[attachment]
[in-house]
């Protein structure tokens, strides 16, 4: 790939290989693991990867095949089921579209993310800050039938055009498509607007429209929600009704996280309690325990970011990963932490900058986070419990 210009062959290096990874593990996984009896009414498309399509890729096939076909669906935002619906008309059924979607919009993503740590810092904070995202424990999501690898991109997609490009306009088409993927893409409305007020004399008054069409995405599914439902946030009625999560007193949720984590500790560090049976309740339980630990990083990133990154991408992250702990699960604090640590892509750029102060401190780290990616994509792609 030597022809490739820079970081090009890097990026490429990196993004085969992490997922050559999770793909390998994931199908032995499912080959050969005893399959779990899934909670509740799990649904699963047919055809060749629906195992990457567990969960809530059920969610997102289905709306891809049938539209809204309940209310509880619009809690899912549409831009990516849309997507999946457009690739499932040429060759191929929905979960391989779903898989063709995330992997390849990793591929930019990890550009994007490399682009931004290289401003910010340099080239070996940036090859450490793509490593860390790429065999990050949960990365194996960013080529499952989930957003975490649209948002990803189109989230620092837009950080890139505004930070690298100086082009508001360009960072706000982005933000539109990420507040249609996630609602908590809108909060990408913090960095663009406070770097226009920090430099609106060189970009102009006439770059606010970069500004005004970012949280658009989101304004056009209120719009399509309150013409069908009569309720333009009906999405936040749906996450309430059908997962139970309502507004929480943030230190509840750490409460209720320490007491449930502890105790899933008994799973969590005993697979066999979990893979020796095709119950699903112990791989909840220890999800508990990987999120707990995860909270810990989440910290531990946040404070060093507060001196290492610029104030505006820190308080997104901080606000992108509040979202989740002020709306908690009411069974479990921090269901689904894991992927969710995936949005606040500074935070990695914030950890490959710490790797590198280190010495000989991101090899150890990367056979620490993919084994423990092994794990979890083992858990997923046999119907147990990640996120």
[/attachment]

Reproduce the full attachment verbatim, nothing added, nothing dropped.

[in-house]
């Protein structure tokens, strides 16, 4: 790939290989693991990867095949089921579209993310800050039938055009498509607007429209929600009704996280309690325990970011990963932490900058986070419990 210009062959290096990874593990996984009896009414498309399509890729096939076909669906935002619906008309059924979607919009993503740590810092904070995202424990999501690898991109997609490009306009088409993927893409409305007020004399008054069409995405599914439902946030009625999560007193949720984590500790560090049976309740339980630990990083990133990154991408992250702990699960604090640590892509750029102060401190780290990616994509792609 030597022809490739820079970081090009890097990026490429990196993004085969992490997922050559999770793909390998994931199908032995499912080959050969005893399959779990899934909670509740799990649904699963047919055809060749629906195992990457567990969960809530059920969610997102289905709306891809049938539209809204309940209310509880619009809690899912549409831009990516849309997507999946457009690739499932040429060759191929929905979960391989779903898989063709995330992997390849990793591929930019990890550009994007490399682009931004290289401003910010340099080239070996940036090859450490793509490593860390790429065999990050949960990365194996960013080529499952989930957003975490649209948002990803189109989230620092837009950080890139505004930070690298100086082009508001360009960072706000982005933000539109990420507040249609996630609602908590809108909060990408913090960095663009406070770097226009920090430099609106060189970009102009006439770059606010970069500004005004970012949280658009989101304004056009209120719009399509309150013409069908009569309720333009009906999405936040749906996450309430059908997962139970309502507004929480943030230190509840750490409460209720320490007491449930502890105790899933008994799973969590005993697979066999979990893979020796095709119950699903112990791989909840220890999800508990990987999120707990995860909270810990989440910290531990946040404070060093507060001196290492610029104030505006820190308080997104901080606000992108509040979202989740002020709306908690009411069974479990921090269901689904894991992927969710995936949005606040500074935070990695914030950890490959710490790797590198280190010495000989991101090899150890990367056979620490993919084994423990092994794990979890083992858990997923046999119907147990990640996120």